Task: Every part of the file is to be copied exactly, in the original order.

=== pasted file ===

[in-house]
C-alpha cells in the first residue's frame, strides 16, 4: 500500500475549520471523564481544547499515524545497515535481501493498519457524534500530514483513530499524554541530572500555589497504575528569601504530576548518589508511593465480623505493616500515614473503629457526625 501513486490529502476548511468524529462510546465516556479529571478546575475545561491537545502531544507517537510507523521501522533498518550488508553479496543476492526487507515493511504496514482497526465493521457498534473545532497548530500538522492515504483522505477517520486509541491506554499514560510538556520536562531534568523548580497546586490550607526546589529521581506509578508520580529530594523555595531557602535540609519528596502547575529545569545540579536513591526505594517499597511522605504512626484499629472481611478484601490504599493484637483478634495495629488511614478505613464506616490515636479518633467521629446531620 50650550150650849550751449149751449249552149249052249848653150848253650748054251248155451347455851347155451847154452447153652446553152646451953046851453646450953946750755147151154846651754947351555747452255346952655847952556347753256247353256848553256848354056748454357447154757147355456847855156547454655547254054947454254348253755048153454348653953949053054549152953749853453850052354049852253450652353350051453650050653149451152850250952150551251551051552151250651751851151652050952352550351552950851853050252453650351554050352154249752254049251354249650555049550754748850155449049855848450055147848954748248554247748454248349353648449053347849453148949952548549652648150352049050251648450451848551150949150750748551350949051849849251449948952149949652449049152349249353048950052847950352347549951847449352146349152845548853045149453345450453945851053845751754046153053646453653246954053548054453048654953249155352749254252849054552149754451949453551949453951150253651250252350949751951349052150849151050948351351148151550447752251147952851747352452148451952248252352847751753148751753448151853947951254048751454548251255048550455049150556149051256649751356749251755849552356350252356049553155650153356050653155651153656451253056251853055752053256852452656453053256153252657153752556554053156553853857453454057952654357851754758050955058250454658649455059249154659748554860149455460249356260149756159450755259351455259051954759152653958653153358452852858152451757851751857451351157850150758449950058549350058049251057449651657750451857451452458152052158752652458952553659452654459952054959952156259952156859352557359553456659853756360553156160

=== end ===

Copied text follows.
[in-house]
C-alpha cells in the first residue's frame, strides 16, 4: 500500500475549520471523564481544547499515524545497515535481501493498519457524534500530514483513530499524554541530572500555589497504575528569601504530576548518589508511593465480623505493616500515614473503629457526625 501513486490529502476548511468524529462510546465516556479529571478546575475545561491537545502531544507517537510507523521501522533498518550488508553479496543476492526487507515493511504496514482497526465493521457498534473545532497548530500538522492515504483522505477517520486509541491506554499514560510538556520536562531534568523548580497546586490550607526546589529521581506509578508520580529530594523555595531557602535540609519528596502547575529545569545540579536513591526505594517499597511522605504512626484499629472481611478484601490504599493484637483478634495495629488511614478505613464506616490515636479518633467521629446531620 50650550150650849550751449149751449249552149249052249848653150848253650748054251248155451347455851347155451847154452447153652446553152646451953046851453646450953946750755147151154846651754947351555747452255346952655847952556347753256247353256848553256848354056748454357447154757147355456847855156547454655547254054947454254348253755048153454348653953949053054549152953749853453850052354049852253450652353350051453650050653149451152850250952150551251551051552151250651751851151652050952352550351552950851853050252453650351554050352154249752254049251354249650555049550754748850155449049855848450055147848954748248554247748454248349353648449053347849453148949952548549652648150352049050251648450451848551150949150750748551350949051849849251449948952149949652449049152349249353048950052847950352347549951847449352146349152845548853045149453345450453945851053845751754046153053646453653246954053548054453048654953249155352749254252849054552149754451949453551949453951150253651250252350949751951349052150849151050948351351148151550447752251147952851747352452148451952248252352847751753148751753448151853947951254048751454548251255048550455049150556149051256649751356749251755849552356350252356049553155650153356050653155651153656451253056251853055752053256852452656453053256153252657153752556554053156553853857453454057952654357851754758050955058250454658649455059249154659748554860149455460249356260149756159450755259351455259051954759152653958653153358452852858152451757851751857451351157850150758449950058549350058049251057449651657750451857451452458152052158752652458952553659452654459952054959952156259952156859352557359553456659853756360553156160